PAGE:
Old 09-11-2019, 07:43 PM
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SuperG is offline
Join Date: Oct 2014
Location: Sydney, NSW
Posts: 117
Sky Glow and UHC Filters

I only do DSLR or OSC imaging with an ED80 and I've had a Baader Neodymium filter for ages and not really used it. I used it last month on a whim and it seemed to help immensely against the increasing impact of skyglow on nebula from Northern Sydney.

Question is will a UHC filter improve things over the Neodymium? Do you have any reccomendations to improve nebula contrast and any comparative examples?

I'm looking at the Astronomik UHC-E as price is really attractive ($189). I know there are dual band filters (ZWO Duo band and Optolong L-eNhance) but I'm not so sure about those.
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Old 10-11-2019, 12:38 PM
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HeavyT is offline
Join Date: May 2019
Location: South Australia
Posts: 46
UHC filter

Hi SuperG

I use a Baader UHC-S with my DSLR through an ED100. I find it helps a lot, cutting light pollution and resolving detail. I don't have comparative images without the filter as I've never done longer than 40 second exposures in my bortle 5 skies without it. But I'll attach a recent M17 with and without curves stretching so you can see the detail I've been able to bring out with the UHC-S. I haven't compared the specs of this filter with the filters you're considering though, I assume they might be similar. It's a duo Ha Oiii fairly broad "narrowband" pass filter, as I understand it. I'm very new to this, about 6 months in.

Hope this helps.
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Old 10-11-2019, 10:44 PM
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RyanJones is offline
Join Date: Jun 2018
Location: Melbourne,Australia
Posts: 1,238
Hi SuperG,

I am also a DSLR imager in Bortle 8 Melbourne skies. I tried CLS filters initially to deal with LP and they probably doubled my possible exposure time ( all other settings being equal ). With the UHC or the CLS style broadband filters there are always colour cast issues to deal with. Not that this is a big issue but it is something you will need to address in post processing. Then we move on to the UHC-E ( or similar). Better imaging filters for sure but they do require significantly longer exposures to achieve the same amount of luminance. They handle stars much better preventing bloating as much, generally giving a shaper image. Bare in mind though that longer exposure times require more accurate tracking/guiding. Finally we get to the Duos. I use the STC Duo although I know others that use the L-Enhance. These are genuine dual band narrow band filters. Because of their tight band widths they are absolute game changers but it comes at a price ( not just the hefty financial one ) . The required sub lengths are looooong. To be honest I think far too long for an 80mm refractor with a DSLR. This does depend on how good your camera is but upwards of 5 min exposures, youíre likely to get lots of artifacts in the image. DSLRs donít tend to like exposing for that long. If you canít take super long subs then the alternative is to take hundreds of subs. Of corse you could end up doing what I ended up doing and just doubling the size of your scope...... more money......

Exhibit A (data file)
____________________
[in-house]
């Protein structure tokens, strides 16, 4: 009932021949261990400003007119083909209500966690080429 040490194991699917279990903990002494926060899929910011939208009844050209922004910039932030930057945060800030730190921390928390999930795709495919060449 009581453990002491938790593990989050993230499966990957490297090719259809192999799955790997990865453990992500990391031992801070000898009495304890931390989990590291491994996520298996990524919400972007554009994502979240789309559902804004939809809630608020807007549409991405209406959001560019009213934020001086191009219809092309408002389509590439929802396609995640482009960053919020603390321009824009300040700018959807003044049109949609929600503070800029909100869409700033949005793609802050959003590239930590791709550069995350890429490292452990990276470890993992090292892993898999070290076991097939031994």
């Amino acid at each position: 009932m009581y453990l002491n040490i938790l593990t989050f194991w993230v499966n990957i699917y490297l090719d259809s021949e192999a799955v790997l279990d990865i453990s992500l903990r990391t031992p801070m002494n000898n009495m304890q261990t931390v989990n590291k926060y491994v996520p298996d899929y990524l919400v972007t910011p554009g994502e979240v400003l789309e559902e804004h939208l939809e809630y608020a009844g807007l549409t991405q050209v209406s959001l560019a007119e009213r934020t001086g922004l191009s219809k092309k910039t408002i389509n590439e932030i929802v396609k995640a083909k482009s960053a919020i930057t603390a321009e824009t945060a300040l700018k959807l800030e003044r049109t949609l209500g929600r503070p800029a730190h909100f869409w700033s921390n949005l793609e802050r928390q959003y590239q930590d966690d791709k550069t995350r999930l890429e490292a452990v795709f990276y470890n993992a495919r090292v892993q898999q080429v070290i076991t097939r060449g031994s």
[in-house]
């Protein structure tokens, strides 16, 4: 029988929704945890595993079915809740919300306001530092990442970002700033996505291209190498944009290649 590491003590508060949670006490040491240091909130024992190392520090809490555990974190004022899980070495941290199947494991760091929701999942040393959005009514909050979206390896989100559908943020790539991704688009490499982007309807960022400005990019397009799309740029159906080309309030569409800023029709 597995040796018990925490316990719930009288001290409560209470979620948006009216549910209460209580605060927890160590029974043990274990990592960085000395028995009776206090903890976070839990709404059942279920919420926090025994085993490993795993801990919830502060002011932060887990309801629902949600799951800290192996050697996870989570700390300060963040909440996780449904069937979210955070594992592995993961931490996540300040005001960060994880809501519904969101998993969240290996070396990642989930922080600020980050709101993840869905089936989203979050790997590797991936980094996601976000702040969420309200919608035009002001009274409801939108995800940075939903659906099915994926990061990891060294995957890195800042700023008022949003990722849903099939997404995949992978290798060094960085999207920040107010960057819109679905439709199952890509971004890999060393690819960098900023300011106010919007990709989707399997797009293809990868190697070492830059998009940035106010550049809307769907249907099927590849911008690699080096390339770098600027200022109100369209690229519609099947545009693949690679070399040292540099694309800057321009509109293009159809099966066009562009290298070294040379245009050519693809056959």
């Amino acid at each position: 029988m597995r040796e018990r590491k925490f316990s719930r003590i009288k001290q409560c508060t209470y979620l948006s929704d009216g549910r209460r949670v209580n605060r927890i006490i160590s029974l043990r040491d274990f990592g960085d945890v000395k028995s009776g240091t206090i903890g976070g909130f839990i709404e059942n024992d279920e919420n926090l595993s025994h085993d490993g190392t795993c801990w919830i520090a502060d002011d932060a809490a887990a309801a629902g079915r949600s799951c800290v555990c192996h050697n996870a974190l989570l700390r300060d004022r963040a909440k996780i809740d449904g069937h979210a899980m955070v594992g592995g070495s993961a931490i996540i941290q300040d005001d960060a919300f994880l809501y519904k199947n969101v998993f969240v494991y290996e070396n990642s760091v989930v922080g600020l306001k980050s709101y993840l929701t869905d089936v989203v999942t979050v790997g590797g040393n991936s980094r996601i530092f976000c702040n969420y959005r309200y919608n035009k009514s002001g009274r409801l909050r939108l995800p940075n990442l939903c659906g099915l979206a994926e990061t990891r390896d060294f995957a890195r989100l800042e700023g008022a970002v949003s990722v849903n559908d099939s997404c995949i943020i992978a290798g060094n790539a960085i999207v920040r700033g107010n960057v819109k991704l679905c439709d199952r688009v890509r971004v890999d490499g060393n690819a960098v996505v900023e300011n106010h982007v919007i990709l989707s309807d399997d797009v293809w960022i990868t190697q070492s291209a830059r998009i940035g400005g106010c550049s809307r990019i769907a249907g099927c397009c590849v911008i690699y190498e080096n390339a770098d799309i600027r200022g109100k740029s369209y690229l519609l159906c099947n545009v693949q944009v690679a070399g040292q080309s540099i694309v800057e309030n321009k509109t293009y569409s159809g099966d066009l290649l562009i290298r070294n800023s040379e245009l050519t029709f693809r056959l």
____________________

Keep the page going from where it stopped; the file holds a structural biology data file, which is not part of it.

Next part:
I hope this insight helps. My advice in short is grab the UHC-E and give it a go. If itís not giving you what you want, they tend to sell pretty quickly in the classifieds.


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Old 11-11-2019, 07:39 AM
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Dark sky rules !

skysurfer is offline
Join Date: Dec 2011
Location: 52N 6E (EU)
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Yes. I have an Astronomik UHC-E clipin, but it is also available as a normal 48mm filter.

UHC-E is very good. I use this filter even in Bortle 6 skies but can make pictures of faint red Halpha nebulas like IC1396 or IC1805 (Heart Nebula) with my unmodded 6D.

And I also used this filter once on the LMC and it shows lots of Halpha nebulas in the LMC.
Attached: NGC 7000 and IC1805 under Bortle 6 home skies, Vela supernova remnant (under better skies from Parkes NSW).
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Old 18-11-2019, 09:29 PM
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NorthernLight (Max)

NorthernLight is offline
Join Date: Sep 2008
Location: Auckland, NZ
Posts: 340
I started in Bortle 8 Melbourne skies, then added the CLS, then spectrum modified my 450D, then added a UHC, then bought the STC dual. All of these steps are improvements visibly in each image. The STC is a step up from UHC but totally superior to CLS, which is twice the contrast on naked sensor. The filters don’t change colour cast on modified DSLRs-only on unmodded ones.
Exposure times are not longer when using narrow filters. You’re just able to expose for that long without swamping the sensor with skies glow.
If you pick up noise on a 6 min exposure, either do more subs or get a better camera, maybe with cooling or focus on the winter months.

Clear Skies!
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